Games of the Year

Lock’s Quest

Lock’s Quest Screenshot 1
Lock’s Quest Screenshot 2
Lock’s Quest Screenshot 3
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Build Defenses and Battle against the Clockwork horde in this 2D Action RPG / Tower Defense hybrid. Experience a gripping story, which unfolds as you progress through 75 Days of warfare, aided by a collection of turrets, traps and special attacks. • Place Kingdom Force units to defend your capitol in a brand new Endless Mode - Antonia Defense! • Build up your fortifications each day to defend against a timed Clockwork assault. Use dozens of Turrets, Traps and Helpers to stop the advance. • Fight alongside your defenses, using context sensitive Special Attacks, and devastating Super Attacks, which impact a wide range of enemies. • Unlock the secrets of Kingdom Force and the Archineers via an engrossing story with a multi character cast, told via hand drawn cinematics and cutscenes.
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Game Discussion

Review by Anonymous
Review from Steam

TLDR: PC keyboard mouse controls harder than the NDS version, 1st map unusually hard, other bugs, hard but playable, mixed recommendation but hopeful. Probably should wait to see new updates, caution advised.
I was about to write an angry rant for my favorite NDS game remaster, but took another crack at beating the first map before I posted. I have now finished the game and updated this review. The controls on PC keyboard and mouse for ratching and special attacks are indeed harder than the NDS version and changes absolutely must be made to make them easier. At the bottom are my ideas for keyboard changes, but here are other important differences between the PC version and the NDS version:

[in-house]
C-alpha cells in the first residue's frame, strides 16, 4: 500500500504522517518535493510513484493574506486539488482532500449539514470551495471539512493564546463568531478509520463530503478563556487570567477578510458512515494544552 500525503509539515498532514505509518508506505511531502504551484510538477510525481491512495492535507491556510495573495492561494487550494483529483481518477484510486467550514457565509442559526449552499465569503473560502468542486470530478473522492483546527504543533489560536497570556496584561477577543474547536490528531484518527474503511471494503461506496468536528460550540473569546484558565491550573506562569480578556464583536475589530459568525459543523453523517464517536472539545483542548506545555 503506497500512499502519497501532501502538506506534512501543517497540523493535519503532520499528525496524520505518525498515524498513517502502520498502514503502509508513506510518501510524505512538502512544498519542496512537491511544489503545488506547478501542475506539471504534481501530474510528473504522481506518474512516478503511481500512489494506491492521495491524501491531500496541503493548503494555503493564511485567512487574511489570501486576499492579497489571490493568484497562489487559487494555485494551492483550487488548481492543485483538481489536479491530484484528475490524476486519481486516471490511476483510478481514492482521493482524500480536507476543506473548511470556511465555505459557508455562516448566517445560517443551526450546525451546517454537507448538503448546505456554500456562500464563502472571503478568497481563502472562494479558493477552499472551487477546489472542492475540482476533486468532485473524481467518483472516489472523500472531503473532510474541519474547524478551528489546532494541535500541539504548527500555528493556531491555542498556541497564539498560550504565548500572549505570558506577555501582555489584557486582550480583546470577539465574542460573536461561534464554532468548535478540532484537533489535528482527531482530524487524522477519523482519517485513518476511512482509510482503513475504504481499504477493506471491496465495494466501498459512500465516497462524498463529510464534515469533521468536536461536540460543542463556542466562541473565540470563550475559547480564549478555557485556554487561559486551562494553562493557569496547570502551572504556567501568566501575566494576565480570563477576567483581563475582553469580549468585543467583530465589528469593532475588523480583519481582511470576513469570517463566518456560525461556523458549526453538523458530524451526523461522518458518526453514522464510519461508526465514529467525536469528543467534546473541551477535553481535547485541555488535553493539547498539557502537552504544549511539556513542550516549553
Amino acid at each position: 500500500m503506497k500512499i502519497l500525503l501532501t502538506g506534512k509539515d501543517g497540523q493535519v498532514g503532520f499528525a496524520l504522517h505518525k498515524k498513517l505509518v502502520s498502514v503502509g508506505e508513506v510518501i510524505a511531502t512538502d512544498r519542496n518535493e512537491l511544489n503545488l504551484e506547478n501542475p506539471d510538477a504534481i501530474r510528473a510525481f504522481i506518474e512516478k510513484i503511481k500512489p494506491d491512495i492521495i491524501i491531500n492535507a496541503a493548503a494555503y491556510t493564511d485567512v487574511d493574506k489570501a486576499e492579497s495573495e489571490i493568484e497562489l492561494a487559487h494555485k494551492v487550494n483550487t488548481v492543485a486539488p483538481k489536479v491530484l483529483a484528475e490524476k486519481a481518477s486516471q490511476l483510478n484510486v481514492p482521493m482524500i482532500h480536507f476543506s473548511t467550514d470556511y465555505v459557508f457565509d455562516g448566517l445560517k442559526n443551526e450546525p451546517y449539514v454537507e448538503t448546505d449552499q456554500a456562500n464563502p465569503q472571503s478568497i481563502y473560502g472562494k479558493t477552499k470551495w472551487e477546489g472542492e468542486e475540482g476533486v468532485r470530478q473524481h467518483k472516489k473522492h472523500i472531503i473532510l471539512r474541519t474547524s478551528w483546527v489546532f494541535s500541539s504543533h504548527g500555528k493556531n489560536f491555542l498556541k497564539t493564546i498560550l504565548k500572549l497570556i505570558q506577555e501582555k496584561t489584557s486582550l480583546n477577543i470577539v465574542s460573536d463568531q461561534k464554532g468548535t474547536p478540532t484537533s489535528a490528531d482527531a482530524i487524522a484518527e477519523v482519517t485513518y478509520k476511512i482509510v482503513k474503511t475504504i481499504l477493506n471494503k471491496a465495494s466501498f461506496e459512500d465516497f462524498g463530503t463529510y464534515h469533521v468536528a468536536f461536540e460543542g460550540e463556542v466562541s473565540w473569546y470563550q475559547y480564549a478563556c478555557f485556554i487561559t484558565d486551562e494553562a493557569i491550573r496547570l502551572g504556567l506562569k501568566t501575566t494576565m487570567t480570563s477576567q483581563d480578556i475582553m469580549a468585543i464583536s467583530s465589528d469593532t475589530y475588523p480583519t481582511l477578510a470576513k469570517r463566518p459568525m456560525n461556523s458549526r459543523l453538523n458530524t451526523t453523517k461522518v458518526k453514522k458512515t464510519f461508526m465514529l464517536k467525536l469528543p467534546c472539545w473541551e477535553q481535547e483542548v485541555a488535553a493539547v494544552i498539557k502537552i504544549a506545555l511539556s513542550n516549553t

1) The first map is unusally hard.
On the NDS, the first map is a breeze, but you can and probably will lose structures on this map. The biggest part of that is the controls for ratching and special attacks, however, there are a few more problems that contribute to the overall difficulty.
2) Clockwork aggro is not exactly the same as the NDS version.
They will not target Lock as well as before, meaning your structures take more damage and the game becomes harder. This actually feels present mostly on the first map for some reason and less on the later maps.
3) Targeting lag and suspended fire from turrets
Assuming a straight wall going left to right, turrets sometimes do not attack clockworks if they are attacking a wall piece to the left or right of the turret. I know the archer clockwork is made to be partially out of range, but this happens with the melee clockworks. Furthermore, Lock can have some problems when chosing a target, but that was already in the NDS version so its not a big problem. Brutes do not counterattack if Lock attacks them mid charge, and they stand next to Lock perpetually charging while they are killed. Brutes don't stop their charges if they don't reach a structure, which wasn't in the NDS version, but it helps when they get stuck against terrain. Some targets for Lock to free or set explosives etc. have trouble being targeted when first right clicked from a distance. Many or nearly all physical barriers do not stop arrows, this can be a problem when archers are out of tower range, but that is their intended role.
4) Build mode selecting and rotation and support towers.
Selecting from a cluster of structures is harder on PC than the NDS version. At the stone fort on the second map the stone structures cannot be rotated. The NDS version allowed for this, so I am unsure if the developers intend for us to move them. I feel these stone structures should be allowed to be rotated because that was how the NDS played out. I am not sure that helpers, the support towers, do much. The tower for detecting phantom clockworks works properly, but the repair helper did not seem to repair anything no matter the orientation relative to the damaged structure. I cannot speak for the other helpers because even in the NDS version I never really used them.